Lawtons of Cuba
Written by: Leo Lawton
During the years from 1868-1878 The Country of Cuba was in a Revolutionary War with Spain called the ten years war. In 1872 the following 5 people were registered with the US Consulate at Havana, Cuba. Harriet L Lawton, Henry Douglas Lawton, Hester Lawton, James Marsland Lawton, and Lucia L Lawton. It is unknown what, if any, connection they may have to each other, or for what reason they may have been in Cuba.
James graduated from, and his widow donated the chimes to, the West Point Chapel.
Taken from page 1226 of an unknown book. The heading at top of page reads Southern New York.
…came wife of James Marsland Lawton; Robert Anderson Jr, and Duncan Lamont Clinch Anderson, both deceased.
James Marsland Lawton, referred to above, was born in New York City, in 1830, and died there, February 20, 1895. He was a son of George Lawton, of England, and Hester Allen, of New York City, of a Hester street family, which street was named for her. As a youth he went to Cuba, in 1844, and entered the banking house of Lawton and Tolme, in which his uncle, James M Lawton, was a senior partner, the junior partner being a former British consul-general at Havana. Both members of the firm dying, Mr Lawton established the firm of Lawton Brothers (three in number), bankers and commission merchants. This firm, of which Mr James M Lawton was the head and principle owner, was of the highest character, and was interested in very many of the most important financial movements and enterprises of the day. Mr Lawton was a leading member of the Produce Exchange, and held membership in the Church club, the Historical Society of New York, the Geographical Society, the Metropolitan Museum of Art, and was a communicant of Grace (Episcopal) Church. Of his union with Eliza Bayard Mackintosh Clinch Anderson, daughter of General Robert Anderson, there are no living children. Mrs Lawton retains her residence in New York City. Among the many patriotic and other societies in which she holds membership, none perhaps is so dear to her as the Roanoke Island and South Atlantic Blockading Squadron Association, in which she is held in peculiar honor, and in whose functions she takes deep interest.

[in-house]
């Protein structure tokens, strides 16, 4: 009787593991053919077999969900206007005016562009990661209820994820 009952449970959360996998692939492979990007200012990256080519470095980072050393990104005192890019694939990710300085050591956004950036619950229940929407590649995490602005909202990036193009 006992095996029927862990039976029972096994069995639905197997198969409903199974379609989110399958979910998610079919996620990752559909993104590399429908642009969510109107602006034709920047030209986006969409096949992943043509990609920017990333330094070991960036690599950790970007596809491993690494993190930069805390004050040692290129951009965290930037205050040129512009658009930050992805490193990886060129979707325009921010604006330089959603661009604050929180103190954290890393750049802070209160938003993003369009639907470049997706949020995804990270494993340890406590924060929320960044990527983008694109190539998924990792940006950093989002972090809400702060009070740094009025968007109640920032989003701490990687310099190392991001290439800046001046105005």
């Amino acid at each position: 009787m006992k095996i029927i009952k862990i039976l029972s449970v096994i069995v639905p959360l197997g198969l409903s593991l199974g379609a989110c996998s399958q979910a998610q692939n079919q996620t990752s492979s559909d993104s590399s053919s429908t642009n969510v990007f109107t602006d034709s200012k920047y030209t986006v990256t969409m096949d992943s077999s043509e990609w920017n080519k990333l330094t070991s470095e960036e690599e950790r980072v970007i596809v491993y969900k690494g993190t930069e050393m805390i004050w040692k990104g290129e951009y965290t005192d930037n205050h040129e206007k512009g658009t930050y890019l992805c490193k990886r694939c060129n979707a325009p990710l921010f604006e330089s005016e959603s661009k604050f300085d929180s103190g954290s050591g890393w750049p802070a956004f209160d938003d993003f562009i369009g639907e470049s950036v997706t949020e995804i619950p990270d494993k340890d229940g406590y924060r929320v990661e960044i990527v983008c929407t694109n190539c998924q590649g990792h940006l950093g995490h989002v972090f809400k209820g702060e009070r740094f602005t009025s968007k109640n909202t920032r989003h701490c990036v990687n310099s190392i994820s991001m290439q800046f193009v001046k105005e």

The Irish Presence in the History and Place Names of Cuba
By Rafael Fernández Moya
Jaime Lawton was the owner of several haciendas in the Matanzas region, among them a sugar plantation located in the town of Ceja de Pablo, another called Mercedita, in Lagunillas, and the Hernaní coffee plantation, bought in 1852, located in the Coliseo region. He was one of the partners of the company that built the Almacenes de Regla (Regla Warehouses) in the south of Havana in 1849-1850, and set up a nail factory in Regla town, on the other side of the bay from the capital. In May 1853 he was an administrator of the Compañía de Vapores de la Bahía (Bahía Steamship Company). When Jaime Lawton died in 1857, a nephew, Santiago M. Lawton, originally from the United States, remained at the head of the business. A few years later, Santiago and two of his brothers, Benjamin E. and Roberto G. Lawton, formed a new commercial enterprise under the name Lawton Hermanos (Lawton Brothers), and in the 1870s worked as traders, import agents and consignees of boats.
William Wallace Lawton(“Social”, Habana, February 1917
After the death of the brothers Santiago M. and Benjamín E Lawton, their representative formed his own company in 1895 under the name G. Lawton, Childs y Cía., in which Roberto G. Lawton was a joint partner. The partners of this new company worked as bankers, businessmen and consignees of ships. Around 1915 G. Lawton, Childs y Cía. was being managed by William Wallace Lawton, a former employee who had been born in Havana but retained his US citizenship. One of the capital’s residential neighbourhoods owes its name to him as he spent several years in the business of urbanisation of the land in the Lawton subdivision of La Víbora. This activity, begun in the nineteenth century, gained importance in the third decade of the following century, with W.W. Lawton extending his business concerns with the establishment of a company called Compañía Constructora de Cuba S.A. (Cuban Construction Company Ltd.), which built Anglo-Saxon “cottage” style houses. One of the streets of the original lot of land was also called Lawton.